Snohomish County Public Utility District (PUD) will receive $7.3 million in matching funds from the Washington Clean Energy Fund. Using the funding, announced this week by Washington Governor Jay Inslee, the PUD will implement a comprehensive program of energy storage and controls integration.
The PUD and its principal partner, 1Energy Systems, a Seattle-based company, are building the energy storage systems based on the Modular Energy Storage Architecture (MESA), which provides a standard, non-proprietary and scalable approach to energy storage. The PUD’s energy storage program, which forges partnerships with major U.S. and international business partners, will include two large-scale lithium ion batteries, one built by LG Chem and a second by Mitsubishi-GS Yuasa. Both lithium ion batteries will utilize a Parker Hannifin Power Conversion System. Additionally, the PUD will deploy multiple advanced vanadium flow batteries, which will be built by UniEnergy Technologies, based in Mukilteo, Wash.
Building on these elements, the PUD will deploy an integrated, scalable, optimized control system to manage the energy storage systems (ESS) in an automated fashion. Within each ESS, safe, secure monitoring and control will be provided by the 1Energy Intelligent Controller™ (1E-IC), state-of-the-art software which also securely connects each ESS with utility control, scheduling and optimization platforms. This control system infrastructure is the next critical technology for utilities and the energy storage industry, advancing from merely demonstrating individual energy storage projects to creating an easily deployable, scalable solution that is integrated with other electrical grid assets.
“With this funding, we’re able to significantly ramp up our efforts to develop standardized and scalable energy storage systems,” said Snohomish County PUD CEO Steve Klein. “Working with several public and private partners, it’s our goal to transform the marketplace and make energy storage economically and operationally viable within the energy industry.”
The collaboration will produce state-of-the-art systems, bringing together major equipment and software companies to establish the appropriate industry standards and interfaces. The approach is much different than other energy storage projects in the past and is expected to result in the expanded application of plug-and-play type energy storage systems to help solve the expanding needs of today’s electric grid, which depends more on intermittent resources such as wind and solar.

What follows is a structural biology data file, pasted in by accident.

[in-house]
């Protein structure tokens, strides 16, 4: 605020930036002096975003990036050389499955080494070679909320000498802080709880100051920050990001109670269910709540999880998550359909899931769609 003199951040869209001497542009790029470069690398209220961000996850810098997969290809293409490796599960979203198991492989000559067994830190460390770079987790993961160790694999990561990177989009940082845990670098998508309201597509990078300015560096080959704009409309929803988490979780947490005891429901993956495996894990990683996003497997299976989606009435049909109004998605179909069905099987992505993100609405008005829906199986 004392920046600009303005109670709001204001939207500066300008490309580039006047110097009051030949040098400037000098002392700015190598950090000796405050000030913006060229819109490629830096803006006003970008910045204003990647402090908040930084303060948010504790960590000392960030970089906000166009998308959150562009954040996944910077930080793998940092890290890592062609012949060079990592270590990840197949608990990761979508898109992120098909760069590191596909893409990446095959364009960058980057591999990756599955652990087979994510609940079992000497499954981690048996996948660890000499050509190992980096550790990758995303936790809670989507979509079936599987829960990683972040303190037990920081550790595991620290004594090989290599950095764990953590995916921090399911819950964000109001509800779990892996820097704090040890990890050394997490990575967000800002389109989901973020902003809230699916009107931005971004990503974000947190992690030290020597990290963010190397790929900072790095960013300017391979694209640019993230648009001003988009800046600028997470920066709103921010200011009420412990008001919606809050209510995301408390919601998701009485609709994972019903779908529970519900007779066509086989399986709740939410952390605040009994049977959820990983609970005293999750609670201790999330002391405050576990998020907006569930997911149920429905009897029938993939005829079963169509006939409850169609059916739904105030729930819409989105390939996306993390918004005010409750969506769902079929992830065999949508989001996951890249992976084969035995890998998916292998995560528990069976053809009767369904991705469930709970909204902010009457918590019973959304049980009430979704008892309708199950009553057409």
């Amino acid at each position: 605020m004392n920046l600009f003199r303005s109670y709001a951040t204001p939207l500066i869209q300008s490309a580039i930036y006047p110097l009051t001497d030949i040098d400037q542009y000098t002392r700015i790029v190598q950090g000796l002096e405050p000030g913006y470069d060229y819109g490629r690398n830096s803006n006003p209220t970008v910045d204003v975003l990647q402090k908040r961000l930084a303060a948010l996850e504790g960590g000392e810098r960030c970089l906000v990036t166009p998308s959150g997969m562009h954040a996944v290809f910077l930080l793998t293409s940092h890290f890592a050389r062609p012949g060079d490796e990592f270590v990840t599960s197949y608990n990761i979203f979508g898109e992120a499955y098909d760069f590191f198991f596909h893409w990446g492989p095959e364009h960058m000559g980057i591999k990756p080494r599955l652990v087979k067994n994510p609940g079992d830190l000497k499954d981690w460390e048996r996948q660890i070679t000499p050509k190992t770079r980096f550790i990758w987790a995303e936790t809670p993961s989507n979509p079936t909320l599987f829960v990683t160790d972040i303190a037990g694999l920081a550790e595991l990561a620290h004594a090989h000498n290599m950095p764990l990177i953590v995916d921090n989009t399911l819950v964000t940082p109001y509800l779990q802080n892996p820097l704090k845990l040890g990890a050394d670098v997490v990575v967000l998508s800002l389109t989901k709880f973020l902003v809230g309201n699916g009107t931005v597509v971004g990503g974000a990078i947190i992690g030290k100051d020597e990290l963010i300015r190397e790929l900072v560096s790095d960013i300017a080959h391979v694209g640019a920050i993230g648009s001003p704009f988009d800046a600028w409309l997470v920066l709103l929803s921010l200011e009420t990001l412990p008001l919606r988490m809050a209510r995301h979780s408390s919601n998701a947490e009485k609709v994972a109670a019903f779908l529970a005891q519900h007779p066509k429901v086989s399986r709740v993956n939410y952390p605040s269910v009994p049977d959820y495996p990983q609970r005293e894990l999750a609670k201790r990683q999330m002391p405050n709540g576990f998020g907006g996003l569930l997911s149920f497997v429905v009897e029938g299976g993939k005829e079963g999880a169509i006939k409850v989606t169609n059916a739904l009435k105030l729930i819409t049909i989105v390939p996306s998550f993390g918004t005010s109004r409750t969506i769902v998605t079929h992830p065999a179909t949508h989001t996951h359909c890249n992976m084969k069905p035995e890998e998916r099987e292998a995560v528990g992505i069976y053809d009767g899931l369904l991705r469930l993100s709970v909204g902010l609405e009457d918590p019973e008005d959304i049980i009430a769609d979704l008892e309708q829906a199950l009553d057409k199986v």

Since wind and solar power generation is irregular, and not always available during peak energy demand hours, energy storage can make clean energy available wherever and whenever it is needed. While clean energy generation costs continue to decline, energy storage is the critical element needed to foster renewable energy growth.
MESA Project Goals
Key goals of the MESA project include:
- Developing standard electrical and communication interfaces to connect batteries, power converters and software components into modular energy storage systems
- Helping to foster a robust industry ecosystem of modular energy storage component suppliers. By sharing their learning with other electric utilities and technology suppliers, MESA Project partners are advancing a new, component-based approach to energy storage that gives electric utilities more choice, and enables battery, power converter and software manufacturers to reach more customers while focusing on their core competencies.
- For more information on the MESA Alliance, see www.mesastandards.org
- 1Energy Systems, principal partner and architect of MESA and the 1Energy Intelligent ControllerTM (1E-IC) to manage the energy storage systems in an automated fashion
- Alstom Grid, supplier of the PUD’s EMS, SCADA & DMS platforms
- LG Chem, supplier of lithium ion battery
- Mitsubishi-GS Yuasa, supplier of lithium ion battery
- UniEnergy Technologies, supplier of vanadium flow battery
- Parker Hannifin, provider of the MESA-compliant power conversion system
- University of Washington, research expertise in power systems and computer science
- Pacific Northwest National Laboratory, research expertise in power systems